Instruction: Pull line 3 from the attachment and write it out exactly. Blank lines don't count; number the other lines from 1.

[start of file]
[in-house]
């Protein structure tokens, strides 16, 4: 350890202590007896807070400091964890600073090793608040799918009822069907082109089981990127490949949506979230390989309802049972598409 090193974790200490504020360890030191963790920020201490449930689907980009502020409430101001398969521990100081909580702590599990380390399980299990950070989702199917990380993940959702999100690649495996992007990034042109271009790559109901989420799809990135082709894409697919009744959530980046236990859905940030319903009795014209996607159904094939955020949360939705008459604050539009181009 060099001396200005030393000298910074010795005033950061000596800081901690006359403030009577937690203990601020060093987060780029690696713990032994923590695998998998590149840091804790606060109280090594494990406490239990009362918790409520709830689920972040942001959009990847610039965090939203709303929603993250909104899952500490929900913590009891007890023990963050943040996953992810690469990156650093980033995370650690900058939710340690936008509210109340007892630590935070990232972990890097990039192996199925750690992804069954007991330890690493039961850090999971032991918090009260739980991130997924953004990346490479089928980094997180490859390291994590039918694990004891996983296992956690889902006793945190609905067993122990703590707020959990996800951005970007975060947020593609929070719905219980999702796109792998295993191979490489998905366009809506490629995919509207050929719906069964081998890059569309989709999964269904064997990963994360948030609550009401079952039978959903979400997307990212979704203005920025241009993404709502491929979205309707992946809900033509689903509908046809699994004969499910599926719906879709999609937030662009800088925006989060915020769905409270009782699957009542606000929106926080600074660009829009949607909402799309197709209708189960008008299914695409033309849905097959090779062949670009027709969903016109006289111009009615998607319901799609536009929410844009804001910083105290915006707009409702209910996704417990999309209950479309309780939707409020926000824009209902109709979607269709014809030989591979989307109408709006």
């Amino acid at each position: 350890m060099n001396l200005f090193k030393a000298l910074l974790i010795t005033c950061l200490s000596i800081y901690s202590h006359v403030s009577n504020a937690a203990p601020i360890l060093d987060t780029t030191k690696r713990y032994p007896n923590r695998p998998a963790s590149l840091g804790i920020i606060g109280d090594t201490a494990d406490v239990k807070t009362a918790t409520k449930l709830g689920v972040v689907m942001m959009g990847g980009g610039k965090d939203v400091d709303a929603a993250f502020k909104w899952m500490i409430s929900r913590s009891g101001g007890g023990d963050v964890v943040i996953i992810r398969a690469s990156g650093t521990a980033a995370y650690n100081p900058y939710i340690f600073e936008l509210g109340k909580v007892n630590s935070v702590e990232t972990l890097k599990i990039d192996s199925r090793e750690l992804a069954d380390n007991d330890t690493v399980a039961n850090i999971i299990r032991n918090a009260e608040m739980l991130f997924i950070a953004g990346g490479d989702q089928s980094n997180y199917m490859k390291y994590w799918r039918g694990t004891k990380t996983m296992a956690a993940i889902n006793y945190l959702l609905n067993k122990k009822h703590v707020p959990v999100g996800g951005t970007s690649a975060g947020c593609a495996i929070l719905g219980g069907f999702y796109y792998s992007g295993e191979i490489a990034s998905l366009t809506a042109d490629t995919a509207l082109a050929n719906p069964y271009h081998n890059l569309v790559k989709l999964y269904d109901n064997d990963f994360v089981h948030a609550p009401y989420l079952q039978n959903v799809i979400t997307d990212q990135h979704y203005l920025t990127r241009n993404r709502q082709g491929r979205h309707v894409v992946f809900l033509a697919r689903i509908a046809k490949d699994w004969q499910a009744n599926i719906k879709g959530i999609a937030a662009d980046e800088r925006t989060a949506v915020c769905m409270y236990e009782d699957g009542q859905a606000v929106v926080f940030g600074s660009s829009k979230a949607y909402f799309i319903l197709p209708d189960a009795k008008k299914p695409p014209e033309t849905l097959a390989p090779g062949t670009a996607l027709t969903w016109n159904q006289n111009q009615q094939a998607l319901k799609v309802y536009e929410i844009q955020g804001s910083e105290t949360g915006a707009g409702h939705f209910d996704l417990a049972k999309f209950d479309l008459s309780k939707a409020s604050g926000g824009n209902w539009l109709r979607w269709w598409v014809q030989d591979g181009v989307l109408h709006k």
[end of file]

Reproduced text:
């Amino acid at each position: 350890m060099n001396l200005f090193k030393a000298l910074l974790i010795t005033c950061l200490s000596i800081y901690s202590h006359v403030s009577n504020a937690a203990p601020i360890l060093d987060t780029t030191k690696r713990y032994p007896n923590r695998p998998a963790s590149l840091g804790i920020i606060g109280d090594t201490a494990d406490v239990k807070t009362a918790t409520k449930l709830g689920v972040v689907m942001m959009g990847g980009g610039k965090d939203v400091d709303a929603a993250f502020k909104w899952m500490i409430s929900r913590s009891g101001g007890g023990d963050v964890v943040i996953i992810r398969a690469s990156g650093t521990a980033a995370y650690n100081p900058y939710i340690f600073e936008l509210g109340k909580v007892n630590s935070v702590e990232t972990l890097k599990i990039d192996s199925r090793e750690l992804a069954d380390n007991d330890t690493v399980a039961n850090i999971i299990r032991n918090a009260e608040m739980l991130f997924i950070a953004g990346g490479d989702q089928s980094n997180y199917m490859k390291y994590w799918r039918g694990t004891k990380t996983m296992a956690a993940i889902n006793y945190l959702l609905n067993k122990k009822h703590v707020p959990v999100g996800g951005t970007s690649a975060g947020c593609a495996i929070l719905g219980g069907f999702y796109y792998s992007g295993e191979i490489a990034s998905l366009t809506a042109d490629t995919a509207l082109a050929n719906p069964y271009h081998n890059l569309v790559k989709l999964y269904d109901n064997d990963f994360v089981h948030a609550p009401y989420l079952q039978n959903v799809i979400t997307d990212q990135h979704y203005l920025t990127r241009n993404r709502q082709g491929r979205h309707v894409v992946f809900l033509a697919r689903i509908a046809k490949d699994w004969q499910a009744n599926i719906k879709g959530i999609a937030a662009d980046e800088r925006t989060a949506v915020c769905m409270y236990e009782d699957g009542q859905a606000v929106v926080f940030g600074s660009s829009k979230a949607y909402f799309i319903l197709p209708d189960a009795k008008k299914p695409p014209e033309t849905l097959a390989p090779g062949t670009a996607l027709t969903w016109n159904q006289n111009q009615q094939a998607l319901k799609v309802y536009e929410i844009q955020g804001s910083e105290t949360g915006a707009g409702h939705f209910d996704l417990a049972k999309f209950d479309l008459s309780k939707a409020s604050g926000g824009n209902w539009l109709r979607w269709w598409v014809q030989d591979g181009v989307l109408h709006k």